By your 40s, it may seem like you’re stuck in your ways. You’ve got the same habits—both good and bad—that you’ve been practicing for years, if not decades. But since your 40s are a time where your health, interests, your sleep, and responsibilities undergo significant changes, your habits should, too.
Though researchers recently determined that the “it takes 21 days to learn a new habit” theory is bogus (it actually takes an average of 66 days), what really matters if your motivation. If you’re willing to rethink the ways you have been living, it’s surprising how fast a person can change. So with that in mind, here are 40 habits you’re going to want to make part of your daily life from here on out. And for more on living your most active life, check out the 40 Best Hobbies to Take Up After 40.
Take Sleep Seriously
You’ve heard sleep is important (and no how miserable you can be when you don’t get it. But once you get into your 40s you might need to reassess how much sleep you are getting and whether you need to be better about following the “early to bed, early to rise” mantra.
“The quality of our sleep tends to go down with age, partly due to increased life stress and also due to hormonal changes that occur in both men and women over 40,” explains Ivana Chapman, fitness and nutrition coach and founder of the Lean365 fitness program. “Getting the recommended seven to nine hours of sleep will enhance your immune system, reduce stress levels, and optimize your recovery from exercise.” And for more on your body’s needs, consider the 40 Ways Your Body Changes After 40.
Ditch the Alarm Clock
One of the ways to ensure you are getting a proper sleep is to get by without an alarm clock. There are few more unnatural ways to wake up than with the screaming siren of a small mechanical device blasting in your ear. Instead, try to get in the habit of waking up without it, at a time when your body intuitively knows it’s time to rise. If you have trouble doing so, you might want to go to bed earlier or rethink your sleep habits. And for more help here, check out The Secret to Waking Yourself Up without an Alarm Clock.
“Training with weights two to four times a week builds muscle and maintains bone density,” explains Chapman. “It also makes it easier to maintain your weight, since a leaner body with more muscle is more metabolically active and burns more calories all day long.” And being physically active is just one way that Jane Fonda Stays an Ageless Wonder.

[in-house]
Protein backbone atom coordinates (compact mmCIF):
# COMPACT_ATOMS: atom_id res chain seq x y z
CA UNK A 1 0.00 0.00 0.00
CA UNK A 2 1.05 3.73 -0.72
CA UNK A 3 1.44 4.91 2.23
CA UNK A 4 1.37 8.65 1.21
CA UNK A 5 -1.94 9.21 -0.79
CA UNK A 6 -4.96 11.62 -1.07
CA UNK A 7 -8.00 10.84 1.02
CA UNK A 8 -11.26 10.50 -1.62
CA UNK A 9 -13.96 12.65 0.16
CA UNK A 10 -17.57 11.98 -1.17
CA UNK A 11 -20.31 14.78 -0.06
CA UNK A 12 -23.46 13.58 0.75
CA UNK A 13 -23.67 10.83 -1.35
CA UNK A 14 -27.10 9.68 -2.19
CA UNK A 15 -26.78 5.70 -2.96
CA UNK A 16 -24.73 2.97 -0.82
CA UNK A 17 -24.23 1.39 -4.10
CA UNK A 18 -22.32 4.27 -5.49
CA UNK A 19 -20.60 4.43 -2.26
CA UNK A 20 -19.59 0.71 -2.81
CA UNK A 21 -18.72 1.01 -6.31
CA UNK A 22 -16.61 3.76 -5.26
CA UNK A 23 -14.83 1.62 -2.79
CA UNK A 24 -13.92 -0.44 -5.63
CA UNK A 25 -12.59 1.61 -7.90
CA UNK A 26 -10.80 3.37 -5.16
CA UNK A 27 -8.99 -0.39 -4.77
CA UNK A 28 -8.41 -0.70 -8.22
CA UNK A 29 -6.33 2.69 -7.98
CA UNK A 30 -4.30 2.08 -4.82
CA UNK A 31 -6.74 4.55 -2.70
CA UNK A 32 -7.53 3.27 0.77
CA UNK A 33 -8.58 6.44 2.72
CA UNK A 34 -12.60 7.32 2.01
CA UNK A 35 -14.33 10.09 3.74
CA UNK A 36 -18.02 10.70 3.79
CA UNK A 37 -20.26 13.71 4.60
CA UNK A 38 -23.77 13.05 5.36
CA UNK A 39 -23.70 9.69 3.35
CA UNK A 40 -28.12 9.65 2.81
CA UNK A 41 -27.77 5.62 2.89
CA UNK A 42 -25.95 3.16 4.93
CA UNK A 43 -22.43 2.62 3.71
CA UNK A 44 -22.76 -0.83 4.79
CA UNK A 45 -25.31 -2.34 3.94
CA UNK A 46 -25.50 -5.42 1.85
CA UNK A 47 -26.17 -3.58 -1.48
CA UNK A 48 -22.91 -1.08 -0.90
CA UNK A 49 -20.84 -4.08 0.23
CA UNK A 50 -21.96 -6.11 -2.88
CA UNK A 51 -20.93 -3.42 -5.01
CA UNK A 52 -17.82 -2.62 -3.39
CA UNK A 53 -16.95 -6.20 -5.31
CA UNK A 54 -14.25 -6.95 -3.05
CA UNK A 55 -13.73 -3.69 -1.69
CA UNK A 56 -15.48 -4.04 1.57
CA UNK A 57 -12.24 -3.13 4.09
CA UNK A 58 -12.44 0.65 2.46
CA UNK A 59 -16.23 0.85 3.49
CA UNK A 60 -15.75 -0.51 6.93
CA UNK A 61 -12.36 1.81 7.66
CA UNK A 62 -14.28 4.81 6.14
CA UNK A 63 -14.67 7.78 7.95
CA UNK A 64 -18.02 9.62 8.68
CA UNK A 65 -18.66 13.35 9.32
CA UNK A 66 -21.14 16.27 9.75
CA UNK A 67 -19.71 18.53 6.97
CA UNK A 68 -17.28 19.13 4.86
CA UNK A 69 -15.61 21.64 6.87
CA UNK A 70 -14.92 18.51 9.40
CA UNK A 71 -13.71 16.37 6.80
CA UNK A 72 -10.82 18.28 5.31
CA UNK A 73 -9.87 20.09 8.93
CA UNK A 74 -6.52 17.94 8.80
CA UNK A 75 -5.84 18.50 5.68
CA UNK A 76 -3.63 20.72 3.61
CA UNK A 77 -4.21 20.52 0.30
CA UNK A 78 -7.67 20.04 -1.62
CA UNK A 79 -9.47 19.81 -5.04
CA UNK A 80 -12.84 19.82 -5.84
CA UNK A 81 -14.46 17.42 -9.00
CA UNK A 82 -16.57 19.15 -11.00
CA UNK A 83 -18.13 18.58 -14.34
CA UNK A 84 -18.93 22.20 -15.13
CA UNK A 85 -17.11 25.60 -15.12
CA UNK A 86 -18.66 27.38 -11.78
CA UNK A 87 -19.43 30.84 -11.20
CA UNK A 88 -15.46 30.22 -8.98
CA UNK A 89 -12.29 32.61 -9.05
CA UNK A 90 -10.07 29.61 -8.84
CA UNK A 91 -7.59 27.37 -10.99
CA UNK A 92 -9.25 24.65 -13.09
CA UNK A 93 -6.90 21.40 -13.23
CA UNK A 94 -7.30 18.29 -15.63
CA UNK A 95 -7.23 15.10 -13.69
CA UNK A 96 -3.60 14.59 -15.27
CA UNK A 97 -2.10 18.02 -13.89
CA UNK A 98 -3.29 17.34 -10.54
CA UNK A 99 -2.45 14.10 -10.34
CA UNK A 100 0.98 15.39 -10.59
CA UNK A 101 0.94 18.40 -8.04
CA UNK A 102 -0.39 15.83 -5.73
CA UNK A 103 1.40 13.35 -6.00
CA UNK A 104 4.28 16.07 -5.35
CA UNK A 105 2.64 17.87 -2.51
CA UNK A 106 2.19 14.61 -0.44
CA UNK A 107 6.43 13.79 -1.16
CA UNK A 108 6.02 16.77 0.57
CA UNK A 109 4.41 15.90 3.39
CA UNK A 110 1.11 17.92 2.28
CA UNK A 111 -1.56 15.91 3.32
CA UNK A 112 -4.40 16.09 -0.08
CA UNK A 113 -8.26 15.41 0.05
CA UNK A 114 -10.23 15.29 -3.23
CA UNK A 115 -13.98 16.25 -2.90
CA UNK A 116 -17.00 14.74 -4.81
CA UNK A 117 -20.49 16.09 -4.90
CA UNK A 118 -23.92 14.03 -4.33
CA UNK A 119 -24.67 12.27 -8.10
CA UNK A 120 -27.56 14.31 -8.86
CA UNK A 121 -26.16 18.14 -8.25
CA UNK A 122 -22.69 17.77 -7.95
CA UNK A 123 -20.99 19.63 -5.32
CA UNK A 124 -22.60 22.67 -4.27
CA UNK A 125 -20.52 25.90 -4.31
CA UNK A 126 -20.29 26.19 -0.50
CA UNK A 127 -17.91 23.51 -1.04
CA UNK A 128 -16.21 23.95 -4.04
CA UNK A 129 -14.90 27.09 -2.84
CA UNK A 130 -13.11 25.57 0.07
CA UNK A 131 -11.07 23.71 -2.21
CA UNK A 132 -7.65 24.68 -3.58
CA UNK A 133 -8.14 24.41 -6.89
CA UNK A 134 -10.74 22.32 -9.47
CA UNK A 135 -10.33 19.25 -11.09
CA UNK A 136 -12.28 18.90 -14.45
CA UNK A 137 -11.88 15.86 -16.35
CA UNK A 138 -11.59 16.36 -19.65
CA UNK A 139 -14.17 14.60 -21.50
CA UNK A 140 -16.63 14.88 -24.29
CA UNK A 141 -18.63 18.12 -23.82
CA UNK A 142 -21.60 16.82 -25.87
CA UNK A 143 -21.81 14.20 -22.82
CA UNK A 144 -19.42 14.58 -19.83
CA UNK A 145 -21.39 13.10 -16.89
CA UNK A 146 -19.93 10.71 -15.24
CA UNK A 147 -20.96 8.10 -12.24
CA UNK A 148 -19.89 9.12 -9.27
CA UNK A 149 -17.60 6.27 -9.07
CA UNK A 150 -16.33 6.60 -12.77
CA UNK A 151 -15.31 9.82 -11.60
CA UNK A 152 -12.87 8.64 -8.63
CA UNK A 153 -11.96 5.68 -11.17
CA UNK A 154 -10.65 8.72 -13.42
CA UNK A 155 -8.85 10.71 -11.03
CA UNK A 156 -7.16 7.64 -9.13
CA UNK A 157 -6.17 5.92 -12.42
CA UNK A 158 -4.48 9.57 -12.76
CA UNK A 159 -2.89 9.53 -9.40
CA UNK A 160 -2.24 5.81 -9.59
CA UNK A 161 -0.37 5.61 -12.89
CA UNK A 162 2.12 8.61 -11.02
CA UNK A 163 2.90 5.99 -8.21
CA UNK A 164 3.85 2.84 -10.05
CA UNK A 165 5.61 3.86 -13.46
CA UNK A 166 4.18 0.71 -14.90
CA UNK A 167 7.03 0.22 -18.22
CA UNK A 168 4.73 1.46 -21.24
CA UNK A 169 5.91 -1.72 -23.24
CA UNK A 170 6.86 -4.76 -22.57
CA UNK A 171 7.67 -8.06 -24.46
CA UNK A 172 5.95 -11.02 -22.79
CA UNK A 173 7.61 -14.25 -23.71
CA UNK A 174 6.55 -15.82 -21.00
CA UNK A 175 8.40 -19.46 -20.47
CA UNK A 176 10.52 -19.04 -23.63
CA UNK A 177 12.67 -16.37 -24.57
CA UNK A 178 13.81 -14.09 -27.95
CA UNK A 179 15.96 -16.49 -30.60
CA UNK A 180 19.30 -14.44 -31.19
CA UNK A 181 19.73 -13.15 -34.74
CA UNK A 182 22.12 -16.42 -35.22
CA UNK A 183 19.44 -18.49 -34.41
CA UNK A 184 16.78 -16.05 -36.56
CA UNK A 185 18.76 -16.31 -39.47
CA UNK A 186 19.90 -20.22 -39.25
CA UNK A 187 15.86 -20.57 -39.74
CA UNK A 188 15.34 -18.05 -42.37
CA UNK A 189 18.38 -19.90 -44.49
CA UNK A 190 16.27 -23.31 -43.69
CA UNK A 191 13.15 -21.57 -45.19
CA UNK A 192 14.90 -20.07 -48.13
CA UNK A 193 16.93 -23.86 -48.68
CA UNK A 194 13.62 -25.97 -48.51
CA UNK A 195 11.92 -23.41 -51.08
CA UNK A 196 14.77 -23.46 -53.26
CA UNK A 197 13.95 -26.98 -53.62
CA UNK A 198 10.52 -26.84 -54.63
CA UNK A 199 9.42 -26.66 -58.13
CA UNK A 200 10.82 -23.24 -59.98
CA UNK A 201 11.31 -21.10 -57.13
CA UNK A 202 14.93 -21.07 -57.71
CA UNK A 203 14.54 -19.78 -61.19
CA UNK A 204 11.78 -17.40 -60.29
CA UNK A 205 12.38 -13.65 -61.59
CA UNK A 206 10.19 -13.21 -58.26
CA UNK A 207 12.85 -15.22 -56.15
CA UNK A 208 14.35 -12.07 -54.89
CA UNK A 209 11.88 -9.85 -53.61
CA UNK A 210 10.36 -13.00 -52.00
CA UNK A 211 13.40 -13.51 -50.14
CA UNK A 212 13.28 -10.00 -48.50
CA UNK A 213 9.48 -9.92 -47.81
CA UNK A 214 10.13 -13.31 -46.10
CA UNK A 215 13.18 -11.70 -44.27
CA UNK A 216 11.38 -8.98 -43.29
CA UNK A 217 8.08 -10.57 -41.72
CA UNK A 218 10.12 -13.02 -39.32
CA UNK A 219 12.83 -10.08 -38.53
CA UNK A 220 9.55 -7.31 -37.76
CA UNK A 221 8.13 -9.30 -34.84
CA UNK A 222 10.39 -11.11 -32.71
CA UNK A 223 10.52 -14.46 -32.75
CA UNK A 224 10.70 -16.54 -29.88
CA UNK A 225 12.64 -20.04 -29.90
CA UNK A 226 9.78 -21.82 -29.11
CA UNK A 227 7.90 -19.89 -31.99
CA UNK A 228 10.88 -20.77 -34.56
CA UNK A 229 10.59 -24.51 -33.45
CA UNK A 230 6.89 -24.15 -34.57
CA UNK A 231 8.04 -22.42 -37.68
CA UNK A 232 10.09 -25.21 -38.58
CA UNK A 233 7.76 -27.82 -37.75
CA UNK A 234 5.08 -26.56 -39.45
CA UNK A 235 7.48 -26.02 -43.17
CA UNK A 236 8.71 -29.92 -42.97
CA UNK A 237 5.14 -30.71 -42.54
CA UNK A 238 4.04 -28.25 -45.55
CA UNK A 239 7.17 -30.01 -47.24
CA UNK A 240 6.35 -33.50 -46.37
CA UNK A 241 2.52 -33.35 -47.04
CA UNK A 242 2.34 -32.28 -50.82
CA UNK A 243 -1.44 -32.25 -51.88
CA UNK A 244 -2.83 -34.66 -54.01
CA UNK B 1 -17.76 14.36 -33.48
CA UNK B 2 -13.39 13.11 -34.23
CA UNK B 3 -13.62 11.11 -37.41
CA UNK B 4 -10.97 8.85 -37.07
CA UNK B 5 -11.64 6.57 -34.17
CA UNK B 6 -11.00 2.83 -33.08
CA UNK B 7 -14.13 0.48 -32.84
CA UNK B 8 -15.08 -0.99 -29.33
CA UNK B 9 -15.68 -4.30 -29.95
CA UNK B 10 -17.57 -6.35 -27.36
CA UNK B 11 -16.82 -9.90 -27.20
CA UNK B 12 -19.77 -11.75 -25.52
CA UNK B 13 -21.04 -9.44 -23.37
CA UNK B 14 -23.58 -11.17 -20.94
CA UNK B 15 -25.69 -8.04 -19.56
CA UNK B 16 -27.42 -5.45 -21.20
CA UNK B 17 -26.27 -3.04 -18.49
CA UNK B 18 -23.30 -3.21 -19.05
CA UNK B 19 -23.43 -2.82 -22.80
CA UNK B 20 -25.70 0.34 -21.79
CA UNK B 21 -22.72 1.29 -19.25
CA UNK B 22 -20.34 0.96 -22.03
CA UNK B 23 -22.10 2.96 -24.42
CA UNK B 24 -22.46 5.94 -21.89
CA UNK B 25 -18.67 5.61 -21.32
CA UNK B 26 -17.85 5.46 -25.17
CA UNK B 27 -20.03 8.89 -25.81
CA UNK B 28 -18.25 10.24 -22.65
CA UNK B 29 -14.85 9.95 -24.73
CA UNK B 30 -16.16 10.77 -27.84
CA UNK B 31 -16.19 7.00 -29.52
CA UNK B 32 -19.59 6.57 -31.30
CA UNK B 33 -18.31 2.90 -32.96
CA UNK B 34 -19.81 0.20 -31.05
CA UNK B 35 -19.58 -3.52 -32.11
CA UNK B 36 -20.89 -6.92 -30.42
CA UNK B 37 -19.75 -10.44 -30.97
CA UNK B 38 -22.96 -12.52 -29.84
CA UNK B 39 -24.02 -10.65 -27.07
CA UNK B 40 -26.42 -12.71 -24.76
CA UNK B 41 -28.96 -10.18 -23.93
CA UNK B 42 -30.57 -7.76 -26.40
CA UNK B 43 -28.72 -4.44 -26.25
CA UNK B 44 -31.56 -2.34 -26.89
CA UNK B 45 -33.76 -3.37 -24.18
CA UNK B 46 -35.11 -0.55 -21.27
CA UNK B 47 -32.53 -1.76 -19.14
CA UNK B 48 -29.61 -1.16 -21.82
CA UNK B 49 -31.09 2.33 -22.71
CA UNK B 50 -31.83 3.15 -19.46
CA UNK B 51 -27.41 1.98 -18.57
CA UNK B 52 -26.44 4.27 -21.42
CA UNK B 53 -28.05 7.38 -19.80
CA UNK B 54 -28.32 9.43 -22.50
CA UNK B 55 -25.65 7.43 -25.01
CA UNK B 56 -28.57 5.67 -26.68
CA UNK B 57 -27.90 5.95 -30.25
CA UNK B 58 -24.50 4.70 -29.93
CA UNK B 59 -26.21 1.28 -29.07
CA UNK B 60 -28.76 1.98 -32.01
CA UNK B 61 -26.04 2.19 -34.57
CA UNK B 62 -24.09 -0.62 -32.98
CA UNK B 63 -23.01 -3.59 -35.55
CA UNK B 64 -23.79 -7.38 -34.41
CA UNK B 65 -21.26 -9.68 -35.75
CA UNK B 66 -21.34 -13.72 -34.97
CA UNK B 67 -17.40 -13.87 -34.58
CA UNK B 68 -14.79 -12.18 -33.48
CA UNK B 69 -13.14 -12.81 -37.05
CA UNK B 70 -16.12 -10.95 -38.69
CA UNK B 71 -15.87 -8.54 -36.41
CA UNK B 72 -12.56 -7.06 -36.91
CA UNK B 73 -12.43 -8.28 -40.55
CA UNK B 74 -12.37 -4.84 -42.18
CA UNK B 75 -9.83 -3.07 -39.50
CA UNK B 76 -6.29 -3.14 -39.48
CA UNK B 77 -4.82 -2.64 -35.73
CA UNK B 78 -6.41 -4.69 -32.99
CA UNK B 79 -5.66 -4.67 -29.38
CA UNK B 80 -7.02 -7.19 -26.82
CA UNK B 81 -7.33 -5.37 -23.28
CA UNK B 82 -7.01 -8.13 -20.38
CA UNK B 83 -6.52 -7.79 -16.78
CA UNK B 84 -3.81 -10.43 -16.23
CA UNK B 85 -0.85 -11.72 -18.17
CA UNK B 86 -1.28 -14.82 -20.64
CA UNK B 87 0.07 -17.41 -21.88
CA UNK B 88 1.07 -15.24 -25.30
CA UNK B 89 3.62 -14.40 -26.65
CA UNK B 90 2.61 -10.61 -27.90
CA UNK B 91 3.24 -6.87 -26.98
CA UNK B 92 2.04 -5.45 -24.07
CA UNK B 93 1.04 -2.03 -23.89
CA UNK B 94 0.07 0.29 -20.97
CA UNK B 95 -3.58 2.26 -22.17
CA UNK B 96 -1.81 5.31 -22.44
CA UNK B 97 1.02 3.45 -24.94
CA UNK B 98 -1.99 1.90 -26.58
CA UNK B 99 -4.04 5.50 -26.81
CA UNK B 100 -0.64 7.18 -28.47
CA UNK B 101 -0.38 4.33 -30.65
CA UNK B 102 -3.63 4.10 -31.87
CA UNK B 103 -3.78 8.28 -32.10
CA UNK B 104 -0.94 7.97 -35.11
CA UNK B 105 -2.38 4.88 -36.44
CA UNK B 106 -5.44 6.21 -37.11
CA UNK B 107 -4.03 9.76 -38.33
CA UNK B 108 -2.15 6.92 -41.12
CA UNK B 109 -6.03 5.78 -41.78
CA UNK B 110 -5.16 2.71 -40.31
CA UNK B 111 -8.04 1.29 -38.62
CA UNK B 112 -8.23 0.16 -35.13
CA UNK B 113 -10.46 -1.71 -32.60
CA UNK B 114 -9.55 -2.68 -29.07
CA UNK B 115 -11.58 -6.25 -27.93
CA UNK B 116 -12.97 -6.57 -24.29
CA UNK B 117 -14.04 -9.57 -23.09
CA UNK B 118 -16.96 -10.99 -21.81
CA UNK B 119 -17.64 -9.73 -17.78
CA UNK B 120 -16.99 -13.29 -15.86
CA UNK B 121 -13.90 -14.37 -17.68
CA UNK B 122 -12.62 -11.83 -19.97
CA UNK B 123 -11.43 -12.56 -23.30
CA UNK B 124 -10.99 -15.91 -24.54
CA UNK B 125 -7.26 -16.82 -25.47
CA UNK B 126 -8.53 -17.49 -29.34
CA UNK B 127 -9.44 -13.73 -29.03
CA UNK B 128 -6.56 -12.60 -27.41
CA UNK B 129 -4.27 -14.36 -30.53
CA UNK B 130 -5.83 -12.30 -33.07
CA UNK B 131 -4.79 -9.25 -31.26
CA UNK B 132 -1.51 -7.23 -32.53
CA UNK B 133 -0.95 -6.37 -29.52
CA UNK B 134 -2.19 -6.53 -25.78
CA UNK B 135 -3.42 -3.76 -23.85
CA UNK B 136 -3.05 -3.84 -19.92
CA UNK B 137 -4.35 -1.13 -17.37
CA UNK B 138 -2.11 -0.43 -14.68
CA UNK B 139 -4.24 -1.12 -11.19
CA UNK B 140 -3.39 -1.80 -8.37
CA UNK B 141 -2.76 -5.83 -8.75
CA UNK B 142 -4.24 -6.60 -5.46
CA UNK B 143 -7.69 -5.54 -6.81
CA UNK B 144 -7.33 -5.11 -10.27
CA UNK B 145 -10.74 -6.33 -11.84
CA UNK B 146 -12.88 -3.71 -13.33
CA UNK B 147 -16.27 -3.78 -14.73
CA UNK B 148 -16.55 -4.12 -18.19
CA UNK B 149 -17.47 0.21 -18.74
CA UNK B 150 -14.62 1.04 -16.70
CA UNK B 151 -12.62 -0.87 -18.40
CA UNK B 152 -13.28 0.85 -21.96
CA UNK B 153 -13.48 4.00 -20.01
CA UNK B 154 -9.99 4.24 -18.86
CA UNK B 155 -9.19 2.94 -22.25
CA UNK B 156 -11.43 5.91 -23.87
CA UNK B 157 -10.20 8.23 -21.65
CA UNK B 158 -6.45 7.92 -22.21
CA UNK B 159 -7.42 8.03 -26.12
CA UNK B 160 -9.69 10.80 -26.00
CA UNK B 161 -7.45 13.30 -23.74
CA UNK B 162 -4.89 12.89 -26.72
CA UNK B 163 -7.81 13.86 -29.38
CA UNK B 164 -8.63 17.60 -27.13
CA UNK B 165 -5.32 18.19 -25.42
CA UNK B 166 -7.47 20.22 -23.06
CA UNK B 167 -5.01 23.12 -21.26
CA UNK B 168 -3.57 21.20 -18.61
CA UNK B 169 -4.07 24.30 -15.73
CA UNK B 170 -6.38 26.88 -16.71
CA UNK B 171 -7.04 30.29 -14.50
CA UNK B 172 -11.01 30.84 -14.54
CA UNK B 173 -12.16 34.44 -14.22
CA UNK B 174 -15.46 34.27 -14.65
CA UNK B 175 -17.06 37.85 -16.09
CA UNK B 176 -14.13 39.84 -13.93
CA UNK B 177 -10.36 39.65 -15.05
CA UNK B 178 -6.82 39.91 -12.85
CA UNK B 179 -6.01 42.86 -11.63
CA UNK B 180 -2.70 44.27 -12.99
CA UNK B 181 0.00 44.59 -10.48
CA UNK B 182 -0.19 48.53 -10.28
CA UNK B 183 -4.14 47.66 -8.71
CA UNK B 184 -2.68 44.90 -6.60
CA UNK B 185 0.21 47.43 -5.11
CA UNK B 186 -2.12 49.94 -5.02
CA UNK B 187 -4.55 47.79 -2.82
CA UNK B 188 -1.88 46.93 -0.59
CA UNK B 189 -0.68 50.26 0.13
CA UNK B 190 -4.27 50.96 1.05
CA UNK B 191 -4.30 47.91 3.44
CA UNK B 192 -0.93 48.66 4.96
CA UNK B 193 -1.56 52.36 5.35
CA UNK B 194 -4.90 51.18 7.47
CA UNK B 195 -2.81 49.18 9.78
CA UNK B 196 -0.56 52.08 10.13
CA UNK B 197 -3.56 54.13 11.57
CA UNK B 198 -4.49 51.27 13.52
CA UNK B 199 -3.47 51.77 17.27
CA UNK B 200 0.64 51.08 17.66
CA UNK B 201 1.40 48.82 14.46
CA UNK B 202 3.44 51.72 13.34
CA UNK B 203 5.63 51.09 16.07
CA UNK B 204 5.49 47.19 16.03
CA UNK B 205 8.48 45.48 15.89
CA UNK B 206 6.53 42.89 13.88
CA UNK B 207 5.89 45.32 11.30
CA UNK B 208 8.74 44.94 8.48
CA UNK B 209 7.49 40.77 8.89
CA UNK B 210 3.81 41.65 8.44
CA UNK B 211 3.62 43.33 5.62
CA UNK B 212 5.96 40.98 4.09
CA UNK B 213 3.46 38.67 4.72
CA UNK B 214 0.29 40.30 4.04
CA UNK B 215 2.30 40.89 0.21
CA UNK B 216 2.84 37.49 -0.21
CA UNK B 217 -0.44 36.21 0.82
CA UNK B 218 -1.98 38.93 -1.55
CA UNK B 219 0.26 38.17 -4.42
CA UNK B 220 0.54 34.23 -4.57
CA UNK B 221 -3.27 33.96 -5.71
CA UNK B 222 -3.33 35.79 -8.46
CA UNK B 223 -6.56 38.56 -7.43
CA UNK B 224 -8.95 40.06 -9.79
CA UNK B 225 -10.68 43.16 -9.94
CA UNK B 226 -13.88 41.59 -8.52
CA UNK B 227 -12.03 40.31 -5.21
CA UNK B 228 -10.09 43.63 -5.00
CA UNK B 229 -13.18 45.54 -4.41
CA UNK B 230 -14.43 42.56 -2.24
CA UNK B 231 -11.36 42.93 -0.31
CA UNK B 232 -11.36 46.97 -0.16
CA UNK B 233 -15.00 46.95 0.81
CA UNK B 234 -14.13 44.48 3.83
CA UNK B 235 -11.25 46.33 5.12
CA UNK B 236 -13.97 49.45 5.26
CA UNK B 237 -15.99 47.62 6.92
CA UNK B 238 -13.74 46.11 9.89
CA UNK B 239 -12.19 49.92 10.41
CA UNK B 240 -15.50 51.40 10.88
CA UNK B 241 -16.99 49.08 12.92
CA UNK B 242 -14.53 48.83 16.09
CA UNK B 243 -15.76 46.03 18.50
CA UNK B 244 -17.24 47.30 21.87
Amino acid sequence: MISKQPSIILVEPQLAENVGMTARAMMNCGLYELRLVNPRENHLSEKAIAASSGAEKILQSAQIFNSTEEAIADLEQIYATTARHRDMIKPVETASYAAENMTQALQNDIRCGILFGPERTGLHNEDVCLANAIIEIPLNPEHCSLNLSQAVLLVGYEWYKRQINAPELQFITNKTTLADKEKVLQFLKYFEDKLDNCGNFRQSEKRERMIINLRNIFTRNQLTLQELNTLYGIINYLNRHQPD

Drink More Water
Hydrating does all kinds of great thing for your health, mind, and body’s functioning, and only becomes more vital as you get older. Have a reusable water bottle close at hand throughout your workday. Drink at least a glass of water at every meal. Order a glass of water when you order a beer and try to drink them both before ordering your next (that’s also a great hangover cure).
Get to Know Your Local Farmer’s Market
These days, most cities have at least one farmer’s market, if not several. These are great places to go for fresh, and cheap, produce, and a great way to get your ideas flowing for meals you could make with seasonal ingredients. There’s also a good chance you’ll run into others who live nearby or with whom you have things in common. And for what to buy there? That’s easy: The 30 Best Foods for Maximizing Your Energy Levels.
Become a Healthy Snacker
Load up on nuts, dried fruit, granola bars, and other healthy snacks so that when your stomach growls, you’ll reach for something that won’t be slowly killing you. A handful of almonds or dried apricots are surprisingly satisfying when you’re still feeling a little hungry after lunch.
Eat More Protein
In conjunction with muscle-building exercise, you should also be in the habit of eating food that will help build your muscles. “Building and preserving precious muscle isn’t possible if you’re not taking in enough protein,” says Chapman. “Government recommendations are unnecessarily low, and don’t represent the amount of protein required for optimal health and muscle maintenance and growth.”
She urges that for maintaining and building muscle in your 40s, you should aim to get 0.8–1 gram of protein per pound of bodyweight per day (e.g. a 170-pound person would need 136–170 grams per day).
Think More About Retirement
In your 40s, retirement stops seeming like a far-off goal and saving becomes more important than ever. You should use this time to look more seriously at your retirement plans and making sure you are actually on track to both have a comfortable post-work life and consider what you would do with that extra time.